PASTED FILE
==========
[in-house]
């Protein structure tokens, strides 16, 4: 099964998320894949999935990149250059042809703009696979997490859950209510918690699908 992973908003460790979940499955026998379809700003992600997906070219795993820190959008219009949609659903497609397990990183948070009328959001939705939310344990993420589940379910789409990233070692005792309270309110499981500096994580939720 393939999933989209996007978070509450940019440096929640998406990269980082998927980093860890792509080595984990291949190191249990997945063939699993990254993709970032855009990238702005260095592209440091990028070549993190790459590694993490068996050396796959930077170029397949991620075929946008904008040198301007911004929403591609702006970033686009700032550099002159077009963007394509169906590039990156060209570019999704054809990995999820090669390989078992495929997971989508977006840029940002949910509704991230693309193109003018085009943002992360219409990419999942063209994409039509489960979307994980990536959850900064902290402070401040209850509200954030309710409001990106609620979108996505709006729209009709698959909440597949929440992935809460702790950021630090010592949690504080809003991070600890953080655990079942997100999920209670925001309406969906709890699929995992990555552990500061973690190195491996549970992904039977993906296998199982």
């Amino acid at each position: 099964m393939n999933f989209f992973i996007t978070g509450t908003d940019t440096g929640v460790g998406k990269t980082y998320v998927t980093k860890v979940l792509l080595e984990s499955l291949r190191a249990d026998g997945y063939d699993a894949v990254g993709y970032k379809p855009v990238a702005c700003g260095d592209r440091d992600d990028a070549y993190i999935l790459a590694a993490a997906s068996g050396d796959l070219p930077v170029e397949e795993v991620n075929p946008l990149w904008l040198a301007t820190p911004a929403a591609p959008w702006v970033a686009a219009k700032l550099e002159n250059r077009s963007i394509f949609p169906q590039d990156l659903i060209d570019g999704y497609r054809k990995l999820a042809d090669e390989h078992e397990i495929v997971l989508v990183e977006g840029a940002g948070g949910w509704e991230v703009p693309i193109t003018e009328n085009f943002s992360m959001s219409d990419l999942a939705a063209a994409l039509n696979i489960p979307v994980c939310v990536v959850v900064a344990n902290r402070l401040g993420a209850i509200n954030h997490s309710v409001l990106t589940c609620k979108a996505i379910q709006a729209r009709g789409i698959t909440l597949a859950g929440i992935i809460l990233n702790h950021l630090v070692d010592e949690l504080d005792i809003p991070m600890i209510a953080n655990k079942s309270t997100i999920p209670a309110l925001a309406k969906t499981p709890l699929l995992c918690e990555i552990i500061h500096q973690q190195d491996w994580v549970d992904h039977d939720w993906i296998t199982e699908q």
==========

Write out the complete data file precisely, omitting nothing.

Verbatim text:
[in-house]
């Protein structure tokens, strides 16, 4: 099964998320894949999935990149250059042809703009696979997490859950209510918690699908 992973908003460790979940499955026998379809700003992600997906070219795993820190959008219009949609659903497609397990990183948070009328959001939705939310344990993420589940379910789409990233070692005792309270309110499981500096994580939720 393939999933989209996007978070509450940019440096929640998406990269980082998927980093860890792509080595984990291949190191249990997945063939699993990254993709970032855009990238702005260095592209440091990028070549993190790459590694993490068996050396796959930077170029397949991620075929946008904008040198301007911004929403591609702006970033686009700032550099002159077009963007394509169906590039990156060209570019999704054809990995999820090669390989078992495929997971989508977006840029940002949910509704991230693309193109003018085009943002992360219409990419999942063209994409039509489960979307994980990536959850900064902290402070401040209850509200954030309710409001990106609620979108996505709006729209009709698959909440597949929440992935809460702790950021630090010592949690504080809003991070600890953080655990079942997100999920209670925001309406969906709890699929995992990555552990500061973690190195491996549970992904039977993906296998199982």
């Amino acid at each position: 099964m393939n999933f989209f992973i996007t978070g509450t908003d940019t440096g929640v460790g998406k990269t980082y998320v998927t980093k860890v979940l792509l080595e984990s499955l291949r190191a249990d026998g997945y063939d699993a894949v990254g993709y970032k379809p855009v990238a702005c700003g260095d592209r440091d992600d990028a070549y993190i999935l790459a590694a993490a997906s068996g050396d796959l070219p930077v170029e397949e795993v991620n075929p946008l990149w904008l040198a301007t820190p911004a929403a591609p959008w702006v970033a686009a219009k700032l550099e002159n250059r077009s963007i394509f949609p169906q590039d990156l659903i060209d570019g999704y497609r054809k990995l999820a042809d090669e390989h078992e397990i495929v997971l989508v990183e977006g840029a940002g948070g949910w509704e991230v703009p693309i193109t003018e009328n085009f943002s992360m959001s219409d990419l999942a939705a063209a994409l039509n696979i489960p979307v994980c939310v990536v959850v900064a344990n902290r402070l401040g993420a209850i509200n954030h997490s309710v409001l990106t589940c609620k979108a996505i379910q709006a729209r009709g789409i698959t909440l597949a859950g929440i992935i809460l990233n702790h950021l630090v070692d010592e949690l504080d005792i809003p991070m600890i209510a953080n655990k079942s309270t997100i999920p209670a309110l925001a309406k969906t499981p709890l699929l995992c918690e990555i552990i500061h500096q973690q190195d491996w994580v549970d992904h039977d939720w993906i296998t199982e699908q």